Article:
First Ride: 2004 Buell Lightning CityX
Way back in 1984, Erik Buell was watching The Terminator. The opening scenes portrayed a vision of the future where control of the planet in the Year of Darkness, 2029, was contested between man and machine in a wasteland of destruction. A dune buggy roared into view trying to make its escape. Erik thought how much easier it would be if the escapee were on a bike.
His mind started working on his own vision of a two-wheeled urban future. The result was to be a machine steeped in modern technology that could cope with any eventuality the metropolitan arena of the 21st Century could throw at it and its rider.
Twenty years later and the Lightning CityX XB9SX is the result, even if we are still pre-apocalypse. The CityX (say it ‘City Cross’) is, in true Buell style, something different, a little left field and outside of the box. The basis of the machine is the XB9R Firebolt, launched in 2002. Although the basic Harley-Davidson motor remains, capacity is up to 984cc to provide a wide, smooth delivery of power, perfect for the city streets.
Initial concerns were that Buell should have used the bigger XB12R motor, but it isn’t needed. For a start the smaller engine allows for better traction and low speed control, has a wider spread of power and improved fuel economy (50mpg is claimed) over its bigger brother. Buell has also remapped the fuel injection to pass impending European Cat II fuel emissions.
The CityX utilises the three basic principles of Buell technology; mass centralisation of the major components (engine, shock, frame) to improve handling; chassis rigidity to maximise feedback; and low unsprung weight in the form of lighter wheels and brakes. The large, rim-mounted ZTL (Zero Torsional Load) front disc plays a part, transferring braking forces directly to the wheel rim rather than via the spokes. This means the wheel can be lighter but still deliver superb stopping power.
And boy do they stop well!
Aesthetically Buell wanted to try a new approach. The air box cover, fly screen and part of the tail are all translucent blue in a kind of funky iMac style, while the hand guards and headlight cage help give the CityX a mean urban streetfighter look. A comfortable yet aggressive riding position comes courtesy of a tall seat and motocross-style bars, which are wide enough to provide good leverage while hooning around, but also narrow enough not to hit cars while filtering.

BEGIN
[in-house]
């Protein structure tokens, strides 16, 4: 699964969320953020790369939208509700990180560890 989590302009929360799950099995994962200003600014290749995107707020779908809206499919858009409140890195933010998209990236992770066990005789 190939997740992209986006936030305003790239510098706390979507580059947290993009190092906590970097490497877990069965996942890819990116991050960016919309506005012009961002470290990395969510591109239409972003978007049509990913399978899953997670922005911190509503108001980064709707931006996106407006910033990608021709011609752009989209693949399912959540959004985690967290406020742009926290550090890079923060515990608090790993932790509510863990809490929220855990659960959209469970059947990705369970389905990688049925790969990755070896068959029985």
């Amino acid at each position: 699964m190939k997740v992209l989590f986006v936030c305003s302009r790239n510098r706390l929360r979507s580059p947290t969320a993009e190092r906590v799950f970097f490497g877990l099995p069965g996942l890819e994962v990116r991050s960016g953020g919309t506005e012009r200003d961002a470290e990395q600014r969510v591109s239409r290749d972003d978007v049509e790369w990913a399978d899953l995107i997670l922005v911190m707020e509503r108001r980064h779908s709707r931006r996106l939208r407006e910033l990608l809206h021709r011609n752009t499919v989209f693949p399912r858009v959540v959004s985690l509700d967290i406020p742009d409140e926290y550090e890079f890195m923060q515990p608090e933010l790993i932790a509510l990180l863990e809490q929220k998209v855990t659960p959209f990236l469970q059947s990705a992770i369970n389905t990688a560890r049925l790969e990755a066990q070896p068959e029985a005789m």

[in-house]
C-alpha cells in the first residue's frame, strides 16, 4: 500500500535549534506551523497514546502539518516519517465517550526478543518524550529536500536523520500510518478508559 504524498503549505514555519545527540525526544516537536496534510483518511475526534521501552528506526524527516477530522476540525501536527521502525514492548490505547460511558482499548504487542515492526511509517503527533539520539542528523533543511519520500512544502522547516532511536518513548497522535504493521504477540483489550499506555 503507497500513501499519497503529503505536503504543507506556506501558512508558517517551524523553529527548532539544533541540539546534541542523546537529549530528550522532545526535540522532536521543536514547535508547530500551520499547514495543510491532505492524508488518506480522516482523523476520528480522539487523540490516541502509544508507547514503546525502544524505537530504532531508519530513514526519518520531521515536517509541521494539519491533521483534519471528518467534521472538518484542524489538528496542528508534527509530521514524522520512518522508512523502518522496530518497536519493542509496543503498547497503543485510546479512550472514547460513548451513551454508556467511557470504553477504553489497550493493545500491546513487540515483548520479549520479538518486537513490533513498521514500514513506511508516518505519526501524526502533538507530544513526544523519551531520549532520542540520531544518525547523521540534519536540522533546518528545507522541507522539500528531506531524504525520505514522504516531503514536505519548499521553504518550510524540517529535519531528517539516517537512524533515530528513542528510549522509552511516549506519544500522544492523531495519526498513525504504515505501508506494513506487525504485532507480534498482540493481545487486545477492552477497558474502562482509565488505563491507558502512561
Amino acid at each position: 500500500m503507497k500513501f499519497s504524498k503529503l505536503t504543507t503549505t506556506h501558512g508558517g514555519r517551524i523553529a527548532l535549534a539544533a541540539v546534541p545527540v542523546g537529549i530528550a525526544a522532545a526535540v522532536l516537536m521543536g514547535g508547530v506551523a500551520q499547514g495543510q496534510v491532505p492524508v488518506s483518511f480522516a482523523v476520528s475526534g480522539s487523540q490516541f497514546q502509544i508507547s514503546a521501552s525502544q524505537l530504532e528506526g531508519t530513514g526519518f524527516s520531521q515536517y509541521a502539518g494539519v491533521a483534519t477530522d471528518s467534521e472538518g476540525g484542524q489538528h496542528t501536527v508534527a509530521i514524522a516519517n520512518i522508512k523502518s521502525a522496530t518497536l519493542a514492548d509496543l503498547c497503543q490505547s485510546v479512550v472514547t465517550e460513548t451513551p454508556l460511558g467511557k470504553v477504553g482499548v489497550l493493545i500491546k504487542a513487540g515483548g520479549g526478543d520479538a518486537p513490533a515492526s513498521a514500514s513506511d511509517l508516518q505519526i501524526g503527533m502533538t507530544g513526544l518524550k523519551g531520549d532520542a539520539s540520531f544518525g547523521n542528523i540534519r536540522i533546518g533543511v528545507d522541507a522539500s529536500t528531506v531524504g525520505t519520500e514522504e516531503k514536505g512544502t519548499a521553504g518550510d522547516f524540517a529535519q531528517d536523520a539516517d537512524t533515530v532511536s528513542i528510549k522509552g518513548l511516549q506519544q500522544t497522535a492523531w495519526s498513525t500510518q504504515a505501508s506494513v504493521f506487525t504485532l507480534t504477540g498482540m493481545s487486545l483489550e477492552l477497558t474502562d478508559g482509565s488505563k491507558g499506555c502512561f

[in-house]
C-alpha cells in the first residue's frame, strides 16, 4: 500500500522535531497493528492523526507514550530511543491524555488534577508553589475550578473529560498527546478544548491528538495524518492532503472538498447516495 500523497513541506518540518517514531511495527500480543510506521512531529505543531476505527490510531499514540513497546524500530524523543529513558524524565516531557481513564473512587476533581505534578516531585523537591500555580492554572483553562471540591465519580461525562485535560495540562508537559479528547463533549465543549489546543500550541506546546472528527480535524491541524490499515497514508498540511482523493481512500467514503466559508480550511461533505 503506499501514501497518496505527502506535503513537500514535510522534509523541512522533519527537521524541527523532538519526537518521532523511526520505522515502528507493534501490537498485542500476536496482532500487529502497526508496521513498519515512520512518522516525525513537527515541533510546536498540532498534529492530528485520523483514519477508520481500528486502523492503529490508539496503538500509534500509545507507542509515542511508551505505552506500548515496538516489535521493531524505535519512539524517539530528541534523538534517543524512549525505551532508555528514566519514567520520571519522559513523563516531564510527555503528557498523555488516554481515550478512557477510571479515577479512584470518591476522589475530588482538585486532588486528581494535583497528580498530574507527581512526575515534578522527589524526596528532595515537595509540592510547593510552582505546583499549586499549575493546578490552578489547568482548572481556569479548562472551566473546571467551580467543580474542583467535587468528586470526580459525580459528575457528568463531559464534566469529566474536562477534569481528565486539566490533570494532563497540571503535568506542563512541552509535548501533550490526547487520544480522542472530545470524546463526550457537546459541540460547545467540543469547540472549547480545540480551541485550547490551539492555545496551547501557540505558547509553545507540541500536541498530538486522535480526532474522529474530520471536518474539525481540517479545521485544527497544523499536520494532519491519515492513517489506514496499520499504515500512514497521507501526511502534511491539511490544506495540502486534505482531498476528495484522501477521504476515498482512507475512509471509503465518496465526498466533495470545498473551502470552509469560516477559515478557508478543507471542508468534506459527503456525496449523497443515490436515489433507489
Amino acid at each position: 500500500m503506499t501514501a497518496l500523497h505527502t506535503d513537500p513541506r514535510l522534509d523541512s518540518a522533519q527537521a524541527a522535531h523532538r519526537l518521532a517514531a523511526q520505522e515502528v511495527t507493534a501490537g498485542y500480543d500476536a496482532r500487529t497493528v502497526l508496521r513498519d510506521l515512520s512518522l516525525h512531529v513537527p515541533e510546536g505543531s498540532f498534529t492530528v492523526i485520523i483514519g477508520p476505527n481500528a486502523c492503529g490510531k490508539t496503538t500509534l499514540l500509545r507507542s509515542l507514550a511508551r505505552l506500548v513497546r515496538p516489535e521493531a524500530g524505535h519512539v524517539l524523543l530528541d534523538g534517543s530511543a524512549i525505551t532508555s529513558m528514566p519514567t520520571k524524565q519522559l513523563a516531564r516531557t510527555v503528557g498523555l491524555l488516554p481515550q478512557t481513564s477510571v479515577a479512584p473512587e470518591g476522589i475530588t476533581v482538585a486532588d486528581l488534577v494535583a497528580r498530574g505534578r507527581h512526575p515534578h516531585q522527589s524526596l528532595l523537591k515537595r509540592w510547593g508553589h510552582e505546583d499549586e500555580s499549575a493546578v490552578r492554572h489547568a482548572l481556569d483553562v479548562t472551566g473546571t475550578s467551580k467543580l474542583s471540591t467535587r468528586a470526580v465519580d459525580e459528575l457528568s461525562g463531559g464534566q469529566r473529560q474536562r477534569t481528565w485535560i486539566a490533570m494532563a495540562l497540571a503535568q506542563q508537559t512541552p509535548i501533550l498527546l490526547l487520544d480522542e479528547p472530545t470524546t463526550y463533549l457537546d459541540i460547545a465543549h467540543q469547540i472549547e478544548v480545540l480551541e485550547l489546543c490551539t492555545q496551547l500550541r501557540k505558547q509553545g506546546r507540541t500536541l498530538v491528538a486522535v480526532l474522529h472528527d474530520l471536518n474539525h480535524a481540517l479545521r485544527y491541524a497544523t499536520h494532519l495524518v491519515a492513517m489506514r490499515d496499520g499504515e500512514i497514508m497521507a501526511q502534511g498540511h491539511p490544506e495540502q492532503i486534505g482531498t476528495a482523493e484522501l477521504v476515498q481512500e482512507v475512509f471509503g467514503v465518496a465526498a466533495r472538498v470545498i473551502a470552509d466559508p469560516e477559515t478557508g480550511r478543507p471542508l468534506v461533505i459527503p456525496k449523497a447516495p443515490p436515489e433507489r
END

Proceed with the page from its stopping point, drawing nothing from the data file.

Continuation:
Well, most of them.
Mirrors though are a bit on the poor side, being small and continually in need of readjusting. The rubber-mounted engine doesn’t vibrate them as much you would expect but even so visibility behind is not great.
On the plus side, the CityX’s clutch is remarkably light. And thankfully so, as most of its time will be spent posing and dodging traffic along the more affluent city streets. The gearbox retains the characteristic Harley clunk but is easy to get used to and to me it just adds a little personality.
Switchgear is basic Buell, in other words simple to use and easy to reach. The clocks are nice looking and a doddle to read, with a cool blue backlight. Their digital readout gives you two trips, an odometer, a clock and a fuel reserve light.
Don’t forget these babies will only do around eight miles once you hit reserve!
The one real flaw I did come across centres around the rear of the bike. Forget tail packs or pillions – unless they are the size of a small child – as the rear seat is absolutely miniscule. The tiny rear hugger does its intended job by protecting the shock, but it does mean the rear of the bike is very exposed. Expect a very wet and splattered back if riding in the rain!
For the first time a Buell comes shod with Pirelli tyres as standard – chunky-looking Scorpion Syncs in this case. This move away from the Dunlop D207/8 series comes from a desire to clothe the CityX with rubber that not only looks like aggressive supermoto-ish tyres, but also works admirably in all weather conditions. They don’t disappoint.
The majority of the CityX’s riding will take place on urban A and B roads, and that’s a good thing as above 70mph she does start to shake her head, which is unnerving. Stick under this and you’ll get the best from the big V-twin and its otherwise capable chassis.
Sales figures may not be breaking any records for Buell but the brand is growing rapidly. A 130% sales increase this year already over 2003 has been strengthened by many dealers starting Rider Owner Groups. Europe-wide the age demographics of riders, their needs and the environments in which they are riding have changed dramatically over the past few years, and Buell is one company aiming to capitalise.
The CityX should help them do just that.
The CityX is capable, quirky, good value and produces plenty of low down torque, but it doesn’t really fit into any category. But is that a bad thing? Even with all its urban aggression it’s not a supermoto and it’s not a practical commuter unless you wear a rucksack.
That said, the CityX is a fun tool that will be at home on city streets and rural B-roads.
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